Not to be outdone by his seasoned parents, Sixpack shouts “Ye- ha!” as he chugs and tosses his empties. The floor of the wagon is sticky with beer that never quite made it out the windows.   

Here ya go, boy. Have a brew.”

Thanks, but no thanks. 10 a.m.’s a bit early for me to start drinkin’.”

Suit yourself. That just leaves more for us.”

The goal of all this seems to be the most beer consumed, in the shortest amount of time, at the highest rate of speed, with the radio as loud as it can be.  

Ye-ha!” says Sixpack, as we carom up one side of the narrow, meandering road and down the other. The battle between inertia and thrust is ongoing. It keeps us teetering on the brink of rolling over.   

Have yerself a beer.”
“No thanks.” I reiterate. The family Budweiser isn’t much for conversation. All concentration is focused on consuming beer and discarding the cans.  

It’s a good thing nobody’s comin’ from the opposite direction,” I say.

Nobody seems to care. Our insane and erratic pace continues, mile after mile, for at least thirty minutes.

We’re all gonna die! A horrible death...upside down in a ditch with vast amounts of blood-filled pools of beer.

We’re bouncing around like Ping-Pong balls in a lottery machine. I don’t know how much more I can take of this.

 Aren’t they ever going to run out of beer?

You done good, son.”
“You too, Pa.”
“I gotcha both beat.” shouts Ma.

I’m all for family togetherness, but this is just plain bizarre...and dangerous. We’re hitting speeds of 55 and 60 miles per hour. The car is off the gravel road as much as it’s on it. Dust totally obscures our rear view and the heat is oppressive.

I can’t believe it. I survived 2,500 miles of wilderness and adventure only to die sober in a Beerwagon. After about 45 minutes of this hair-raising ride, we come to a screeching halt at the interstate. Thank God.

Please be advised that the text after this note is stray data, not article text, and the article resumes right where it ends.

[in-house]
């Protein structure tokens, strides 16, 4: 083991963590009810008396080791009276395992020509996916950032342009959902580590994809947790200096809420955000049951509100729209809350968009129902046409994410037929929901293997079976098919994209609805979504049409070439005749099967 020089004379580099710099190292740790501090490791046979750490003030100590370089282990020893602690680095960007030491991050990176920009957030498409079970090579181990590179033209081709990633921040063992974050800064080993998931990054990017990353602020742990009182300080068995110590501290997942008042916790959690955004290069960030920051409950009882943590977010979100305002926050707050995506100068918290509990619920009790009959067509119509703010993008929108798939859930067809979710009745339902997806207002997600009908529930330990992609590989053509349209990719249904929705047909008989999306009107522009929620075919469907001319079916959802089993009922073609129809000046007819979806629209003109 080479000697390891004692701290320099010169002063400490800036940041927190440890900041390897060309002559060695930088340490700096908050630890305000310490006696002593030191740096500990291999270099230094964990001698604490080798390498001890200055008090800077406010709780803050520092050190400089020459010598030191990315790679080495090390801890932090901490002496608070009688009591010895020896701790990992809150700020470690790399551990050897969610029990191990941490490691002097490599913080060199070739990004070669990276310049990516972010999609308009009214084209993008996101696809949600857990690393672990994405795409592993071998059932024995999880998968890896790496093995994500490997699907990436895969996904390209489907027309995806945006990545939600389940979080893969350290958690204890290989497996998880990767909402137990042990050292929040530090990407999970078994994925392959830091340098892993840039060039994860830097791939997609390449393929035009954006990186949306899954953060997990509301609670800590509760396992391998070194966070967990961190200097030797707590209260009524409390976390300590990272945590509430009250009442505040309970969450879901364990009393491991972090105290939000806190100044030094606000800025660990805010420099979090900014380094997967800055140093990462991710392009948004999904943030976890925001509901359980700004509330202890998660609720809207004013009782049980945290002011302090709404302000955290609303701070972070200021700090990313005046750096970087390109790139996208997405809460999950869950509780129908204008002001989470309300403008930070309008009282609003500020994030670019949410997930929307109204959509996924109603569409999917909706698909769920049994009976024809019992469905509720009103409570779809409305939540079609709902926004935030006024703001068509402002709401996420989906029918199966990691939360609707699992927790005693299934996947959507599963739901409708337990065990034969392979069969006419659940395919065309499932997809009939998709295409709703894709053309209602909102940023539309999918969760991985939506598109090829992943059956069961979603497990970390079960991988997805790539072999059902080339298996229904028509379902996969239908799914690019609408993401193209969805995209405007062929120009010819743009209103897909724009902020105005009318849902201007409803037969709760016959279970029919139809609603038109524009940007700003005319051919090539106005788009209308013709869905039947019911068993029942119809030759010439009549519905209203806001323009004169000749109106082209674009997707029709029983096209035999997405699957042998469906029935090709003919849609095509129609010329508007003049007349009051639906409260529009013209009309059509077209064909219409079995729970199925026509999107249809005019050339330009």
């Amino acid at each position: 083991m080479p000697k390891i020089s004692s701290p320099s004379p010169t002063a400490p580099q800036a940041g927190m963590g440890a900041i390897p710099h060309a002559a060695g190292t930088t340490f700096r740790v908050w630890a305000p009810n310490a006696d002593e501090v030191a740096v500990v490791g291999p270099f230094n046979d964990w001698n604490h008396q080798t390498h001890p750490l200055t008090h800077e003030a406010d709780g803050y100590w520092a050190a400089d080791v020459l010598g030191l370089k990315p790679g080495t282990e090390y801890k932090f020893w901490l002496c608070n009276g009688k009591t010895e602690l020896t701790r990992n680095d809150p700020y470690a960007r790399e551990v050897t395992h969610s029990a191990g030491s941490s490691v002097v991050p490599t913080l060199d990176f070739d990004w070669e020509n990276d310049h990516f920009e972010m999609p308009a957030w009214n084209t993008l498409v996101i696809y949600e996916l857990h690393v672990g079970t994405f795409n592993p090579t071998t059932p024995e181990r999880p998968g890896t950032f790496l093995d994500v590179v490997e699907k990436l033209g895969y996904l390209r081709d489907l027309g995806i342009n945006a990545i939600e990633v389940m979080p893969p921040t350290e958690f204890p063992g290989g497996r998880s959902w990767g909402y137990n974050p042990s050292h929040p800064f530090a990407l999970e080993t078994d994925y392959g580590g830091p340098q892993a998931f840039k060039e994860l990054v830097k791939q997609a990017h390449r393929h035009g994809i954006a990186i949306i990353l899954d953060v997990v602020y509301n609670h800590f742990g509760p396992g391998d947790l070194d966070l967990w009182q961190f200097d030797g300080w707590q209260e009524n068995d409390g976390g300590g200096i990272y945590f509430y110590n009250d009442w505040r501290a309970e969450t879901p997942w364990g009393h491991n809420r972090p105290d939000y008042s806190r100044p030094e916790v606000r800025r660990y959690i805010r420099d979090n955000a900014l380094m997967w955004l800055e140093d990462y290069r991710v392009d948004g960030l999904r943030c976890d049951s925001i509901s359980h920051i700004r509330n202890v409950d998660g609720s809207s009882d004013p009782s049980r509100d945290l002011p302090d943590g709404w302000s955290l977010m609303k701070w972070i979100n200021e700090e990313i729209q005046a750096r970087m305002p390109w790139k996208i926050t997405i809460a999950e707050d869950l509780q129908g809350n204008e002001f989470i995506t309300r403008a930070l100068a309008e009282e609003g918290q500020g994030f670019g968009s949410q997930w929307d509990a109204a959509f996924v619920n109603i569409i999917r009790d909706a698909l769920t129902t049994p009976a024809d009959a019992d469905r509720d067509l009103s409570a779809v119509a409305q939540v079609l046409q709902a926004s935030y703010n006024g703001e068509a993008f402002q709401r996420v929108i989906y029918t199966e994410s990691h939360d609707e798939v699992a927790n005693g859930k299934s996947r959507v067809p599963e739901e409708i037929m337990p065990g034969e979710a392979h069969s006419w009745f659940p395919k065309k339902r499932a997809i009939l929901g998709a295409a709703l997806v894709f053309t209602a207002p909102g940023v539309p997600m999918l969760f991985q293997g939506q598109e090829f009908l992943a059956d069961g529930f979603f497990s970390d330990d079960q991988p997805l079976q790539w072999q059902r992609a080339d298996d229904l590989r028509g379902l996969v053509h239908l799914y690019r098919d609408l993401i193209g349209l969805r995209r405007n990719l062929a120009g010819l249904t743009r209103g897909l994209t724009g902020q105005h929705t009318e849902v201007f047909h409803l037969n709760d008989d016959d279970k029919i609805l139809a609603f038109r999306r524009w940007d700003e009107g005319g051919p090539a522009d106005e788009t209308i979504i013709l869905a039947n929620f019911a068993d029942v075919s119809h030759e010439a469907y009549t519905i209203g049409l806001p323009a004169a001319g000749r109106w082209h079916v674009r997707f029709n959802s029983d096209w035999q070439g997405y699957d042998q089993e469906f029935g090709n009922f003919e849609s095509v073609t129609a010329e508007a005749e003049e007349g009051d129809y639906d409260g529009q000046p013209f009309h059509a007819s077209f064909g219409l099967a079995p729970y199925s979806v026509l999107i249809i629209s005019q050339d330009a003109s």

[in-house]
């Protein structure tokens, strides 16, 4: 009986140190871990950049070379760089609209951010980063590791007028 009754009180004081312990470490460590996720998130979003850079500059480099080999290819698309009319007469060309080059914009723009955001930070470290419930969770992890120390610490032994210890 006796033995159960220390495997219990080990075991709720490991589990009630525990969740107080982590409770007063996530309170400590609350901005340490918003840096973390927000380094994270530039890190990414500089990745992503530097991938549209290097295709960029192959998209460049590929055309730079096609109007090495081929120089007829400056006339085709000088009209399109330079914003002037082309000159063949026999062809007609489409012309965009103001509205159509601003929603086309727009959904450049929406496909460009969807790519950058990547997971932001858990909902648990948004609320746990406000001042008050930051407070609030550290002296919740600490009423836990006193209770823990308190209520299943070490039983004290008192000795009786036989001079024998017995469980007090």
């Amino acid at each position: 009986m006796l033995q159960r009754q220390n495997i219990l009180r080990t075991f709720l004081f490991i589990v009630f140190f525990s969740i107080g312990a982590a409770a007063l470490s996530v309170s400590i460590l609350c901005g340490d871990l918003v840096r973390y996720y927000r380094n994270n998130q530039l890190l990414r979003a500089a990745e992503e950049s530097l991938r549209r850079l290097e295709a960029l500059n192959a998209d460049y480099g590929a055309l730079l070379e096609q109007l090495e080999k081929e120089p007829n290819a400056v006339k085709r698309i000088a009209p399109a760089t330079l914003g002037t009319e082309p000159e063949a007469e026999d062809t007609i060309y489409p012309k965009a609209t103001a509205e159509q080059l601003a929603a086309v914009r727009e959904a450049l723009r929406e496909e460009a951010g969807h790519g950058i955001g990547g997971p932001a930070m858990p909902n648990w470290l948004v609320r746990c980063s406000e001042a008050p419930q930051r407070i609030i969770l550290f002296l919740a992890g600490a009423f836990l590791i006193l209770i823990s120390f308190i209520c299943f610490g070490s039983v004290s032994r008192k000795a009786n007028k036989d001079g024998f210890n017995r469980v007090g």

I’m six hours baking in the sun when I hear the unmistakable sound of a Harley in the distance. As the sound grows louder, a lone rider appears. Soon I can make out a chopper, glistening in the setting sun. The biker slows and stops right in front of me.

"You want a ride?"

I put on my pack, walk around to the rear of the bike and prepare to mount up. I see he’s flying his colors. There it is: "Hell's Angels, M.C.", Los Angeles chapter. It’s too late to change my mind. I get on, my hands on my thighs, and lean as far forward as I dare, to balance my pack and to keep it from pulling me off the bike. 

We blow by Needles and Blythe, roaring through the hot, pitch- black Arizona night.

I’ve lost myself, and found myself, in 1971. Where to now? To do what? I was eager to discover my purpose. Still a loner, but never again to feel lonely. Ready to serve, but how? Not the same person who left the east coast some 4,500 miles ago. Leaner, tanner and, hopefully, a little wiser. Now I feel a part of something greater than myself.

In time, all will be revealed. For now, I’m ready, willing and able to serve. California, here I come. Screaming into L.A., on the back of a “hard-tail”, piloted by a silent warrior. It’s dark when we arrive. I’ve made it to California.

I write prose and poetry, fiction and nonfiction. I've written for Yahoo, Beliefnet, and Kinja. I have 7 books currently in print on Amazon.